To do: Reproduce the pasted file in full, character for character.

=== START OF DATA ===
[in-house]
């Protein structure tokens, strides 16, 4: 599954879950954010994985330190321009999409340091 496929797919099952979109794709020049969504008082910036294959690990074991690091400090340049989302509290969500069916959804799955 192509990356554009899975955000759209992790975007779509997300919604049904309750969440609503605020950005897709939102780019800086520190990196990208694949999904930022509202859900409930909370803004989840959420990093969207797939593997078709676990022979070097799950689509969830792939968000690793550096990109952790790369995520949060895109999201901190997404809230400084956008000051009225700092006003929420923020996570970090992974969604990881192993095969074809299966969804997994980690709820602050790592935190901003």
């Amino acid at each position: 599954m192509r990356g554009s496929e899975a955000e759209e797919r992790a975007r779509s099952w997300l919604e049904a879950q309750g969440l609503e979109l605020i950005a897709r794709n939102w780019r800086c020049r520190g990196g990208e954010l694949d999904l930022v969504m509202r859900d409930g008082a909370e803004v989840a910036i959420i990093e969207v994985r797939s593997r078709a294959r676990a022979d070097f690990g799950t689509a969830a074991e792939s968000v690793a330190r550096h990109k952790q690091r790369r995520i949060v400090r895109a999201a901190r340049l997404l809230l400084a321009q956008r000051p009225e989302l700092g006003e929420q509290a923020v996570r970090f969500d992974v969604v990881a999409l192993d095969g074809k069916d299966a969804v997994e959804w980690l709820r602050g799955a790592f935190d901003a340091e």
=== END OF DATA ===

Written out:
[in-house]
């Protein structure tokens, strides 16, 4: 599954879950954010994985330190321009999409340091 496929797919099952979109794709020049969504008082910036294959690990074991690091400090340049989302509290969500069916959804799955 192509990356554009899975955000759209992790975007779509997300919604049904309750969440609503605020950005897709939102780019800086520190990196990208694949999904930022509202859900409930909370803004989840959420990093969207797939593997078709676990022979070097799950689509969830792939968000690793550096990109952790790369995520949060895109999201901190997404809230400084956008000051009225700092006003929420923020996570970090992974969604990881192993095969074809299966969804997994980690709820602050790592935190901003």
């Amino acid at each position: 599954m192509r990356g554009s496929e899975a955000e759209e797919r992790a975007r779509s099952w997300l919604e049904a879950q309750g969440l609503e979109l605020i950005a897709r794709n939102w780019r800086c020049r520190g990196g990208e954010l694949d999904l930022v969504m509202r859900d409930g008082a909370e803004v989840a910036i959420i990093e969207v994985r797939s593997r078709a294959r676990a022979d070097f690990g799950t689509a969830a074991e792939s968000v690793a330190r550096h990109k952790q690091r790369r995520i949060v400090r895109a999201a901190r340049l997404l809230l400084a321009q956008r000051p009225e989302l700092g006003e929420q509290a923020v996570r970090f969500d992974v969604v990881a999409l192993d095969g074809k069916d299966a969804v997994e959804w980690l709820r602050g799955a790592f935190d901003a340091e």